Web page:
SQR-031: EFD deployment instructions

  • Angelo Fausti

Latest Revision: 2020-09-11


This technote is not yet published.

Instructions on how to deploy the EFD on Kubes, a lightweight Kubernetes.

1   TL;DR

EFD deployments are managed by Argo CD:

Summit EFD https://argocd-summit.lsst.codes
Base EFD https://kueyen.lsst.codes/argo-cd
Tucson Test Stand EFD https://argocd-tucson-teststand.lsst.codes
NCSA Test Stand EFD https://lsst-argocd-nts-efd.ncsa.illinois.edu/argo-cd
LSP Integration https://lsst-lsp-int.ncsa.illinois.edu/argo-cd
LSP Stable https://lsst-lsp-stable.ncsa.illinois.edu/argo-cd
Sandbox EFD https://argocd-sandbox.lsst.codes

Follow #com-square at LSSTC Slack for updates.

2   Why are we doing this?

The EFD is a solution based on Kafka and InfluxDB for recording telemetry, commands, and events for LSST. It was prototyped and tested with the simulator for the M1M3 subsystem. The next logical step is to deploy and test the EFD with real hardware.

The ability to deploy the EFD at different environments quickly and reproduce these deployments is crucial. To solve this problem we’ve adopted Kubernetes as our deployment platform, Helm as the Kubernetes package manager and Argo CD as the continuous delivery tool for Kubernetes.

In this technote, we demonstrate that we can deploy the EFD on a single machine with Docker and k3s (“Kubes”) while the final on-premise deployment platform is not ready.

3   Provisioning a k3s (“kubes”) cluster

The first step is to provision our Kubernetes cluster. K3s is a lightweight Kubernetes that runs in a container.

3.1   Requirements

We assume a Linux box running Centos 7. We’ve installed Docker CE and kubectl:

  • Docker CE 18.09.6
  • kubectl 1.14.1


We also tried k3s locally, on Docker Desktop for Mac, but it can not route traffic from the host to the container (the --network host option does not work).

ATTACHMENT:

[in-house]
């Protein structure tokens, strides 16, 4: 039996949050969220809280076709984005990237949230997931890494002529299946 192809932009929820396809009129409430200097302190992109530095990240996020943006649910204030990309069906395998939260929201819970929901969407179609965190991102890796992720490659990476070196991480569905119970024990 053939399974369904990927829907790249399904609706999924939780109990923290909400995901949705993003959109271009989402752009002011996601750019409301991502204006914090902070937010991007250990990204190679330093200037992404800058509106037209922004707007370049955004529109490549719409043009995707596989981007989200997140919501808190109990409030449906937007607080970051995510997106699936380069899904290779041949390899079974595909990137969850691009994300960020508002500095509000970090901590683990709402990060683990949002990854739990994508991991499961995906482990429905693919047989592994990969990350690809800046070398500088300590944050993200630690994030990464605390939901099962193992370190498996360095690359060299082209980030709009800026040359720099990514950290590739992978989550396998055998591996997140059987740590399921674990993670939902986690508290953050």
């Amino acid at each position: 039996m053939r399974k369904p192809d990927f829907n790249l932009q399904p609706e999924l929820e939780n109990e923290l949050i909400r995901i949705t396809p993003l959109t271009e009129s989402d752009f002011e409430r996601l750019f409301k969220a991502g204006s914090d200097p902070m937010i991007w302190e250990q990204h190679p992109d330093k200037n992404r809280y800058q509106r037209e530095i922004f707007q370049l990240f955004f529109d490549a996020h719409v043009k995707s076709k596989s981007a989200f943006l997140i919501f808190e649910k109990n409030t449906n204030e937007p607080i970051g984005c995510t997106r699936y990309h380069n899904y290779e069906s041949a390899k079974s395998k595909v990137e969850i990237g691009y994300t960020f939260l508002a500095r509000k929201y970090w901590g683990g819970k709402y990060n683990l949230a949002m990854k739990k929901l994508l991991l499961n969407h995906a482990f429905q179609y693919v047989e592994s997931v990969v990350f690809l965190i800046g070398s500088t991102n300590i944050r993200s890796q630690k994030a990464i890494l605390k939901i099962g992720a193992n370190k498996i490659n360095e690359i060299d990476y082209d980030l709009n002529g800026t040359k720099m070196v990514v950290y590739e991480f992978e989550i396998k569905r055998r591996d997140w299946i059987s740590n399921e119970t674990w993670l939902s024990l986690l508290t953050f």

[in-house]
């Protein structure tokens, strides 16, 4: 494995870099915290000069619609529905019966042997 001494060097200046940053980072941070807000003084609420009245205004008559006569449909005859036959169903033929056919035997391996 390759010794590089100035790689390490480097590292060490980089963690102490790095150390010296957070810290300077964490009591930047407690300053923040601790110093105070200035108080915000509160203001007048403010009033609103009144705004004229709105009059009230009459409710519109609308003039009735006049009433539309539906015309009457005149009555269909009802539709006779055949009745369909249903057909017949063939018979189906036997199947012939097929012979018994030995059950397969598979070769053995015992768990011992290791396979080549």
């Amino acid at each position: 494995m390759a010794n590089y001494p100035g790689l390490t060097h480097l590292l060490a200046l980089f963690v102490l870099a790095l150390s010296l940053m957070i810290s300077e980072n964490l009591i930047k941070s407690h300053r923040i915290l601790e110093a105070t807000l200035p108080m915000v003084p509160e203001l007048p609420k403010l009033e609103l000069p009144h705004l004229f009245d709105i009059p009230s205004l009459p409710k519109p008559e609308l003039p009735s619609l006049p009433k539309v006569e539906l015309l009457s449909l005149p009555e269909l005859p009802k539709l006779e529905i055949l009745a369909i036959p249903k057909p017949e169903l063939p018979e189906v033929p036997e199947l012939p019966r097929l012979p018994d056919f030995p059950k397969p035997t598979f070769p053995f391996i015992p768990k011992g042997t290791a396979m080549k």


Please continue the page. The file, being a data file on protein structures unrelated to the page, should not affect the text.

3.2   Configure Docker to start on boot

CentOS uses systemd to manage which services start when the system boots. Run the following to configure Docker to start on boot.

sudo systemctl enable docker

3.3   Run the k3s master

Run the k3s master with the following commands:

export K3S_PORT=6443
export K3S_URL=http://localhost:${K3S_PORT}
export K3S_TOKEN=$(date | base64)
export HOST_PATH=/data # change depending on your host
export CONTAINER_PATH=/opt/local-path-provisioner
sudo docker run  -d --restart always --tmpfs /run --tmpfs /var/run --volume ${HOST_PATH}:${CONTAINER_PATH} -e K3S_URL=${K3S_URL} -e K3S_TOKEN=${K3S_TOKEN} --privileged --network host --name master docker.io/rancher/k3s:v0.5.0-rc1 server --https-listen-port ${K3S_PORT} --no-deploy traefik

The --restart always option ensures that the k3s master is automatically restarted after a system reboot.

Data is persisted at $HOST_PATH with the --volume option (see also 3.4   Deploy the local-path provisioner).

The --network host option routes network traffic from the host to the container, we need that to reach the different services running inside k3s.

Note that we are not deploying Traefik Ingress Controller which is included in the k3s docker image, because the EFD already deploys the NGINX Ingress Controller.

To connect to the master you need to copy the kubeconfig file from the container, and set the KUBECONFIG environment variable so that kubectl knows how to connect to the cluster:

sudo docker cp master:/etc/rancher/k3s/k3s.yaml k3s.yaml
export KUBECONFIG=$(pwd)/k3s.yaml
kubectl cluster-info

Kubernetes master is running at https://localhost:6443
CoreDNS is running at https://localhost:6443/api/v1/namespaces/kube-system/services/kube-dns:dns/proxy

To further debug and diagnose cluster problems, use 'kubectl cluster-info dump'.

To connect to the cluster from another machine, copy the k3s.yaml file and replace localhost by for the lab instance and for the summit instance.

Note that we will likely also keep current versions of the configuration files in 1Password. Look for k3s-summit.yaml and k3s-test.yaml.

3.4   Deploy the local-path provisioner

The local-path provisioner creates hostPath persistent volumes on the node automatically. The directory /opt/local-path-provisioner is used as the path for provisioning. The provisioner is installed in the local-path-storage namespace by default.

kubectl apply -f https://raw.githubusercontent.com/rancher/local-path-provisioner/master/deploy/local-path-storage.yaml

At this point you should see the following pods running in the cluster:

kubectl get pods --all-namespaces
NAMESPACE            NAME                                      READY   STATUS    RESTARTS   AGE
kube-system          coredns-695688789-r9gkt                   1/1     Running   0          5m
local-path-storage   local-path-provisioner-5d4b898474-vz2np   1/1     Running   0          4s

3.5   Add workers (optional)